Excerpted from chapter 3: Appreciating Jazz Improvisation
The drummer uses his right hand to play rhythms which provide both regular pulse and swing feeling. These rhythms are played on a cymbal suspended on the right side over the drum set (see Figures 3.3 and 3.4). Such a cymbal comes to occupy the role of ride cymbal if it is capable of producing a certain quality of “ping” and its sound sustains properly. The timekeeping rhythms played on it are called ride rhythms. Occasionally they consist of one stroke per beat (ching, ching, ching, ching) , played in unison with the walking bass. But they are usually more complicated, for example, ching chick a ching chick a ching chick a ching , OR , ching ching ching chick a ching OR ching chick a ching chick a ching chick a chick a ching, etc. (See page 430 for notations.) The drummer may play ride rhythms on other parts of his set, too. In fact, before the ride cymbal came into common use, ride rhythms were played on the snare drum and high-hat cymbals. Note also that the drummer might play ride rhythms on another cymbal suspended to his left, and the drummer’s right hand is not limited to playing the ride cymbal. He can use it to play any of his instruments. The ride cymbal just gets more of its attention.
Click on parts of the drum set below to hear audio excerpts from the
Jazz Styles: History and Analysis Demonstration Compact Disc.
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Audio Clips Copyright 1988 Prentice-Hall, Inc. Reproduction Prohibited.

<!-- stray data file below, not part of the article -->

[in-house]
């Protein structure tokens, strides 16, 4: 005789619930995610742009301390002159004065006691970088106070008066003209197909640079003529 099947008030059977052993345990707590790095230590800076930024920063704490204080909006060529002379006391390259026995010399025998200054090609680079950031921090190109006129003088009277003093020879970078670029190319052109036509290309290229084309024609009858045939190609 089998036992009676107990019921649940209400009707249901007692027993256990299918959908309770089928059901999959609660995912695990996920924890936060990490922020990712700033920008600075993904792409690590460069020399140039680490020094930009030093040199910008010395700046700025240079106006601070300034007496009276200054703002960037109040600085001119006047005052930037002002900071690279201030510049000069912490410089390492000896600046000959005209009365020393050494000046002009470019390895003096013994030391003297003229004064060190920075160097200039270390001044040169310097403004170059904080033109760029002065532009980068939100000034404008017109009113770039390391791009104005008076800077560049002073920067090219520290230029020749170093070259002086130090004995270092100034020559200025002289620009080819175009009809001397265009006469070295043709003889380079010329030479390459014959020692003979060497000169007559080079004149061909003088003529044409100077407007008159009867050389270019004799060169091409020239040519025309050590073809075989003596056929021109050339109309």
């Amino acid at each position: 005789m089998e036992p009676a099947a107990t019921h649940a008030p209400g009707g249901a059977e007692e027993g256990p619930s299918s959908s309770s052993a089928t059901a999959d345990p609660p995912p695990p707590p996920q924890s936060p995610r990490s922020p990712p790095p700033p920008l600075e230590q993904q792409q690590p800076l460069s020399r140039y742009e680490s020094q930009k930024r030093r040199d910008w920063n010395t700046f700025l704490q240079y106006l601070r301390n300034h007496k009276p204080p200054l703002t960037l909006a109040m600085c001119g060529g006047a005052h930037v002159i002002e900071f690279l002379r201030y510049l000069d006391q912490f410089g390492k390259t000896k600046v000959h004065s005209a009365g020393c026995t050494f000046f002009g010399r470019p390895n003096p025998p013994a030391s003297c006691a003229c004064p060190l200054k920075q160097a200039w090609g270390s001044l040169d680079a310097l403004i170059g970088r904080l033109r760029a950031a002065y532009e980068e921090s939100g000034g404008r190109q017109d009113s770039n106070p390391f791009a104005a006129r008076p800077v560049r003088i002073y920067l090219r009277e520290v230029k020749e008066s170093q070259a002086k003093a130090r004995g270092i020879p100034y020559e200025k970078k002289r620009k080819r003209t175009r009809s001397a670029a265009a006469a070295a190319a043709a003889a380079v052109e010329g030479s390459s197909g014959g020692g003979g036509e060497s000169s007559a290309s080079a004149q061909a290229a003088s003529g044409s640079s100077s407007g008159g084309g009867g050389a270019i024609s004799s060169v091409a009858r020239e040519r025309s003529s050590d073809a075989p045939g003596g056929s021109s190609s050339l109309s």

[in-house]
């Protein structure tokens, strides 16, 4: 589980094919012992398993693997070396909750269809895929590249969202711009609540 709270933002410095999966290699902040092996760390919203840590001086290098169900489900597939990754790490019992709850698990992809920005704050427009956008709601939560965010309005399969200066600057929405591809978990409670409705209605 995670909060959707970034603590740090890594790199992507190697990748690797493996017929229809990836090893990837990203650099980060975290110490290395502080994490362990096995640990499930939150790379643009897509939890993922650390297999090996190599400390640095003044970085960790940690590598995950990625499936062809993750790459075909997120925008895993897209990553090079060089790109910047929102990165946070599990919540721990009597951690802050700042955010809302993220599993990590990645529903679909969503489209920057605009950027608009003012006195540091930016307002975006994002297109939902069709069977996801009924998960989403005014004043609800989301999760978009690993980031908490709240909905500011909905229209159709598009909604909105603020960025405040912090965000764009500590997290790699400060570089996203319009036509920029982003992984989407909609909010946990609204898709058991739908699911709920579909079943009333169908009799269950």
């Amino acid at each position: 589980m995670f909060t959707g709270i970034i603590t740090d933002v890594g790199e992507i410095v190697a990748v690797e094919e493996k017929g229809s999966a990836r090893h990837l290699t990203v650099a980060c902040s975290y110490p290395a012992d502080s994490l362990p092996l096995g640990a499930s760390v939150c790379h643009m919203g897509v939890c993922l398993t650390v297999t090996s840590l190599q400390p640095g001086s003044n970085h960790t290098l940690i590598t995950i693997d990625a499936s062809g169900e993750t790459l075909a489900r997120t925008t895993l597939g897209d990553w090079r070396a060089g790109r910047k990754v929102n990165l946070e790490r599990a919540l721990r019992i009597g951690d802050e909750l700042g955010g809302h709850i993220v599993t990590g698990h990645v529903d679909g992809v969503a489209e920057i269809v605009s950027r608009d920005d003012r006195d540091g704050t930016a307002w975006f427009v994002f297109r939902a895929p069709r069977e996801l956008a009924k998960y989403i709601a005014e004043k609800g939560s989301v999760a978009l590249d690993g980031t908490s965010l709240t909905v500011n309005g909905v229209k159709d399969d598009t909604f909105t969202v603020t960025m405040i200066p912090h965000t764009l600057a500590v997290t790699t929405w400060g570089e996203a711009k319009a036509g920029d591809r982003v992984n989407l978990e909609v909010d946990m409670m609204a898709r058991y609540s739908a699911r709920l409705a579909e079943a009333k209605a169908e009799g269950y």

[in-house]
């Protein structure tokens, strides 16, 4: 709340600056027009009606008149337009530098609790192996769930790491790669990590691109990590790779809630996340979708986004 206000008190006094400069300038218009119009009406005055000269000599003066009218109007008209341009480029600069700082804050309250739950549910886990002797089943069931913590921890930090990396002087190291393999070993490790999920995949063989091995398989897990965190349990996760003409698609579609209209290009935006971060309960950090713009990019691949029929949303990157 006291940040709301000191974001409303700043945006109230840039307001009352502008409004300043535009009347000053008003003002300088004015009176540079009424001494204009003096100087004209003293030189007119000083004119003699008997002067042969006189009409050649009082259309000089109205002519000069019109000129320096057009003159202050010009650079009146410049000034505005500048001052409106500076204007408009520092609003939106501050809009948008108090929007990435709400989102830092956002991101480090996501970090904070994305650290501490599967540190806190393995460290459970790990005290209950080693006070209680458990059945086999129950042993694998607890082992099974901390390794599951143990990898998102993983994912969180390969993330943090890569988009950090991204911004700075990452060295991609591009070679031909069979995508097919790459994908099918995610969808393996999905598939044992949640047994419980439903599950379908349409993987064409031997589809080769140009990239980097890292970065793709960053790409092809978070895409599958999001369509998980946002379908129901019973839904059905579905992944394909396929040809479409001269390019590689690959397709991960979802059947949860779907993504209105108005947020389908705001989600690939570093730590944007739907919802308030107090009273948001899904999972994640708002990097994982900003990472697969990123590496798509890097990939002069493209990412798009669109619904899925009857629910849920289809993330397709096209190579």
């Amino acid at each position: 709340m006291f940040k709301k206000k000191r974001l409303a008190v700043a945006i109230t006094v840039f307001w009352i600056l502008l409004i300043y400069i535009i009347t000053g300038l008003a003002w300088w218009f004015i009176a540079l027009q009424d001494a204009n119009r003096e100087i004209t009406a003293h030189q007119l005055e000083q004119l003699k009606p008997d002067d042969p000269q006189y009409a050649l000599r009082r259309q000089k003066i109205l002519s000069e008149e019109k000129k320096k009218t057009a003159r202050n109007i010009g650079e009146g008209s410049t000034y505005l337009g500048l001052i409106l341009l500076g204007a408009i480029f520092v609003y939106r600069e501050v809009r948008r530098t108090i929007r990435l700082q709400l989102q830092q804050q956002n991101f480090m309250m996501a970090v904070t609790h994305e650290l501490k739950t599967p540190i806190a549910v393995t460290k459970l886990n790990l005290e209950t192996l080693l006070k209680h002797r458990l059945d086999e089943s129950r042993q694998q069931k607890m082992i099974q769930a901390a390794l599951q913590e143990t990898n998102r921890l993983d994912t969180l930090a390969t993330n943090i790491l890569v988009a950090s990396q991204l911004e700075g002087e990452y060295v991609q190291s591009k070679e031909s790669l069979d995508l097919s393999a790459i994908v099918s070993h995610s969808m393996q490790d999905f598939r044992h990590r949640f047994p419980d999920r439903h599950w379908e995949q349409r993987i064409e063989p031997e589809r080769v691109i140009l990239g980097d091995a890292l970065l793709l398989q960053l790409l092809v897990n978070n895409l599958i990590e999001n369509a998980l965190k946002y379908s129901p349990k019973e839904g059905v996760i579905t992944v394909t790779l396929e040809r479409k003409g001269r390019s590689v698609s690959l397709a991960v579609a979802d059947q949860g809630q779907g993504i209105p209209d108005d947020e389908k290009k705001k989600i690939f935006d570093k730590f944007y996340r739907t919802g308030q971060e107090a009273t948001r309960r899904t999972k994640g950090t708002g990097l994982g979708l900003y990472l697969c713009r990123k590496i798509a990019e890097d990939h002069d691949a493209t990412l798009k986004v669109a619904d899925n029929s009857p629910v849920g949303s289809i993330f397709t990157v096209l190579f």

Drummers frequently interrupt timekeeping patterns to make other, more colorful sounds. The crash cymbal is often struck by the drummer’s right hand, after a fill, while ride rhythms are interrupted. By comparison with the ride cymbal, the crash cymbal makes a splashier tone color, and its sound disappears more quickly. (Ride and crash cymbal sounds are compared on the Jazz Styles Demonstration CD track 4. They are abundant in the drumming of Elvin Jones on “The Promise” and Tony Williams on “Masqualero” in the Jazz Classics CDs.) Other colorations can be extracted from the small tom tom , suspended over the bass drum, and the large tom tom, sitting on the floor to the player’s right. (See Figures 3.3 and 3.4, and listen to tom toms on the Jazz Styles Demonstration CD tracks 6 and 7.)
The drummer’s left hand is free to accent and color the group sound by striking his snare drum, on a stand close to his lap (see Figure 3.4). The snare drum has a crisp, crackling sound. The sounds made by striking the snare drum are often called “fills” because they fill in a musical gap left by the soloist. In addition to “fills,” the snare drum is used to provide an undercurrent of activity that seems to be “chattering” while the band is playing. (Listen to the narrated demonstration on the Jazz Styles Demonstration CD tracks 5, 8, 31 and 32. Then listen for these sounds from Roy Haynes on “Steps” in the Jazz Classics CDs.)
Accentuating the swing feeling achieved by the bassist’s emphasis of the second and fourth beats in each measure, the drummer plays those same beats by pressing his left foot on a pedal which closes two cymbals together, making a “chick” sound. This apparatus is called a high-hat or sock cymbal . (See Figure 3.5, and listen to the Jazz Styles Demonstration CD.) The high-hat will produce a “chick” sound if the pedal is depressed and held in closed position for a second. It can then be opened and closed again for another “chick” sound. A “ching” sound can be achieved by bringing the cymbals together just long enough for them to strike each other then releasing them to resonate. All this is done by means of the high-hat’s foot pedal. Sounds can also be extracted from the high-hat by sticks, wire brushes, or mallets. Each implement produces different sounds (see Figure 3.6). The high-hat cymbals can be struck when they are closed or open. Each cymbal in the unit can also be struck independently. Any part of any cymbal can be struck; each part produces a different sound (demonstrated on the Jazz Styles Demonstration CD).
The drummer uses his right foot to press a pedal which, in turn, causes a mallet to strike the bass drum (see Figure 3.7). The drummer sometimes plays the bass drum lightly on every beat, and he also uses it for accents.